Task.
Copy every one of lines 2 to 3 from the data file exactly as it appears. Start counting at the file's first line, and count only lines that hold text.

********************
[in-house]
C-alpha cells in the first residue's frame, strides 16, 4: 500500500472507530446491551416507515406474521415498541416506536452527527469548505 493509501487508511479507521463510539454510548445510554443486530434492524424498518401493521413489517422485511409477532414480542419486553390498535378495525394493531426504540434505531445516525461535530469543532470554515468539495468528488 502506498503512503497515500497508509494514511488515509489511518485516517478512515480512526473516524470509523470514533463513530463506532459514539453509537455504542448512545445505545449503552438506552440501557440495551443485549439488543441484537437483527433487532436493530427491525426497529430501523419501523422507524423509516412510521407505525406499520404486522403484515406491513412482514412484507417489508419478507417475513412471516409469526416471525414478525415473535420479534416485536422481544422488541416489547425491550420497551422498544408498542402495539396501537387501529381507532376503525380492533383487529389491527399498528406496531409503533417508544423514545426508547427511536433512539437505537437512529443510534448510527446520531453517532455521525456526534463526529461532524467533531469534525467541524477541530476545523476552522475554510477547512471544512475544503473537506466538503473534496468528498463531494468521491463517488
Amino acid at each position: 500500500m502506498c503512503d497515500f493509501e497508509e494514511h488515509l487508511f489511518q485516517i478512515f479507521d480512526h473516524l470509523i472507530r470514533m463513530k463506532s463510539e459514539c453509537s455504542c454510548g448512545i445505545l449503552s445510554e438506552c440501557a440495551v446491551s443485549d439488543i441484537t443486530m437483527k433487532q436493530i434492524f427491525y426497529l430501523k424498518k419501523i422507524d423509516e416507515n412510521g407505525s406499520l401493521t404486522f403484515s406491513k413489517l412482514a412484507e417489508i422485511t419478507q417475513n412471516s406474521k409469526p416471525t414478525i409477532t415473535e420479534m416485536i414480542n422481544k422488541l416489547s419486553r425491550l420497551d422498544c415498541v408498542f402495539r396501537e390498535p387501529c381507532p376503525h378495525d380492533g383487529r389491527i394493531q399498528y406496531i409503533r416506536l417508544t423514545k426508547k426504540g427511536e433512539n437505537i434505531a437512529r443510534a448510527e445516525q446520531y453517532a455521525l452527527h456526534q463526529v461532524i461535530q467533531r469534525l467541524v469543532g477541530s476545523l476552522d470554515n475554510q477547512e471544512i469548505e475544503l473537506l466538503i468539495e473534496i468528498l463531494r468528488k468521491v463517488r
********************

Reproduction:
C-alpha cells in the first residue's frame, strides 16, 4: 500500500472507530446491551416507515406474521415498541416506536452527527469548505 493509501487508511479507521463510539454510548445510554443486530434492524424498518401493521413489517422485511409477532414480542419486553390498535378495525394493531426504540434505531445516525461535530469543532470554515468539495468528488 502506498503512503497515500497508509494514511488515509489511518485516517478512515480512526473516524470509523470514533463513530463506532459514539453509537455504542448512545445505545449503552438506552440501557440495551443485549439488543441484537437483527433487532436493530427491525426497529430501523419501523422507524423509516412510521407505525406499520404486522403484515406491513412482514412484507417489508419478507417475513412471516409469526416471525414478525415473535420479534416485536422481544422488541416489547425491550420497551422498544408498542402495539396501537387501529381507532376503525380492533383487529389491527399498528406496531409503533417508544423514545426508547427511536433512539437505537437512529443510534448510527446520531453517532455521525456526534463526529461532524467533531469534525467541524477541530476545523476552522475554510477547512471544512475544503473537506466538503473534496468528498463531494468521491463517488
Amino acid at each position: 500500500m502506498c503512503d497515500f493509501e497508509e494514511h488515509l487508511f489511518q485516517i478512515f479507521d480512526h473516524l470509523i472507530r470514533m463513530k463506532s463510539e459514539c453509537s455504542c454510548g448512545i445505545l449503552s445510554e438506552c440501557a440495551v446491551s443485549d439488543i441484537t443486530m437483527k433487532q436493530i434492524f427491525y426497529l430501523k424498518k419501523i422507524d423509516e416507515n412510521g407505525s406499520l401493521t404486522f403484515s406491513k413489517l412482514a412484507e417489508i422485511t419478507q417475513n412471516s406474521k409469526p416471525t414478525i409477532t415473535e420479534m416485536i414480542n422481544k422488541l416489547s419486553r425491550l420497551d422498544c415498541v408498542f402495539r396501537e390498535p387501529c381507532p376503525h378495525d380492533g383487529r389491527i394493531q399498528y406496531i409503533r416506536l417508544t423514545k426508547k426504540g427511536e433512539n437505537i434505531a437512529r443510534a448510527e445516525q446520531y453517532a455521525l452527527h456526534q463526529v461532524i461535530q467533531r469534525l467541524v469543532g477541530s476545523l476552522d470554515n475554510q477547512e471544512i469548505e475544503l473537506l466538503i468539495e473534496i468528498l463531494r468528488k468521491v463517488r